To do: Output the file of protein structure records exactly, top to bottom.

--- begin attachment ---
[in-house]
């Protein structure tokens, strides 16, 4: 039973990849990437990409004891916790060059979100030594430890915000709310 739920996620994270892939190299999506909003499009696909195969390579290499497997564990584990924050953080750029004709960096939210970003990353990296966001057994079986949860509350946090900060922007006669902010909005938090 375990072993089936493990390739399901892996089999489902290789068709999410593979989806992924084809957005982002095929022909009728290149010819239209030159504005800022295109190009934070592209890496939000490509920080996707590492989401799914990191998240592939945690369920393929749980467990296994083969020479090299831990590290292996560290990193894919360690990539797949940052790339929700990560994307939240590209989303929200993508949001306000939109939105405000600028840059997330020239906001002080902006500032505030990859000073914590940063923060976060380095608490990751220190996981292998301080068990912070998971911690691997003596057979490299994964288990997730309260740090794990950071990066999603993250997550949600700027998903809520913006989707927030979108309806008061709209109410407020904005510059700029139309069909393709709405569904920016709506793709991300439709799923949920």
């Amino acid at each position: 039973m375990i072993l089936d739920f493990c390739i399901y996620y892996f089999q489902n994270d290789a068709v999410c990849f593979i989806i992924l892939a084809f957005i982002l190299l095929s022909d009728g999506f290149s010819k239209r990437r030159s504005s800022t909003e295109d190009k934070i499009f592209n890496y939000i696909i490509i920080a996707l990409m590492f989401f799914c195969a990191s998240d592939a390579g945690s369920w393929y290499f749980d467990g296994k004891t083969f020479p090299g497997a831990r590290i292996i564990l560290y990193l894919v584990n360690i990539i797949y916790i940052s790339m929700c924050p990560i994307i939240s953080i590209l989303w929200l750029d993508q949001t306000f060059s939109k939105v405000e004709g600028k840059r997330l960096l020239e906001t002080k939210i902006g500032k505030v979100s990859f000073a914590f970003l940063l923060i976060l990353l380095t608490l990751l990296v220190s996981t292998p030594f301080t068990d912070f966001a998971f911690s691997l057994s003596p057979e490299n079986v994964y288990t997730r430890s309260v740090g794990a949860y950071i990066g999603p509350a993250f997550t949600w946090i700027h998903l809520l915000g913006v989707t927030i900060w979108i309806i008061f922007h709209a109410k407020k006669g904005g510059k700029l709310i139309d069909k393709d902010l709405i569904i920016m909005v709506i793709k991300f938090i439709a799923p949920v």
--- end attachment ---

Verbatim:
[in-house]
């Protein structure tokens, strides 16, 4: 039973990849990437990409004891916790060059979100030594430890915000709310 739920996620994270892939190299999506909003499009696909195969390579290499497997564990584990924050953080750029004709960096939210970003990353990296966001057994079986949860509350946090900060922007006669902010909005938090 375990072993089936493990390739399901892996089999489902290789068709999410593979989806992924084809957005982002095929022909009728290149010819239209030159504005800022295109190009934070592209890496939000490509920080996707590492989401799914990191998240592939945690369920393929749980467990296994083969020479090299831990590290292996560290990193894919360690990539797949940052790339929700990560994307939240590209989303929200993508949001306000939109939105405000600028840059997330020239906001002080902006500032505030990859000073914590940063923060976060380095608490990751220190996981292998301080068990912070998971911690691997003596057979490299994964288990997730309260740090794990950071990066999603993250997550949600700027998903809520913006989707927030979108309806008061709209109410407020904005510059700029139309069909393709709405569904920016709506793709991300439709799923949920």
């Amino acid at each position: 039973m375990i072993l089936d739920f493990c390739i399901y996620y892996f089999q489902n994270d290789a068709v999410c990849f593979i989806i992924l892939a084809f957005i982002l190299l095929s022909d009728g999506f290149s010819k239209r990437r030159s504005s800022t909003e295109d190009k934070i499009f592209n890496y939000i696909i490509i920080a996707l990409m590492f989401f799914c195969a990191s998240d592939a390579g945690s369920w393929y290499f749980d467990g296994k004891t083969f020479p090299g497997a831990r590290i292996i564990l560290y990193l894919v584990n360690i990539i797949y916790i940052s790339m929700c924050p990560i994307i939240s953080i590209l989303w929200l750029d993508q949001t306000f060059s939109k939105v405000e004709g600028k840059r997330l960096l020239e906001t002080k939210i902006g500032k505030v979100s990859f000073a914590f970003l940063l923060i976060l990353l380095t608490l990751l990296v220190s996981t292998p030594f301080t068990d912070f966001a998971f911690s691997l057994s003596p057979e490299n079986v994964y288990t997730r430890s309260v740090g794990a949860y950071i990066g999603p509350a993250f997550t949600w946090i700027h998903l809520l915000g913006v989707t927030i900060w979108i309806i008061f922007h709209a109410k407020k006669g904005g510059k700029l709310i139309d069909k393709d902010l709405i569904i920016m909005v709506i793709k991300f938090i439709a799923p949920v």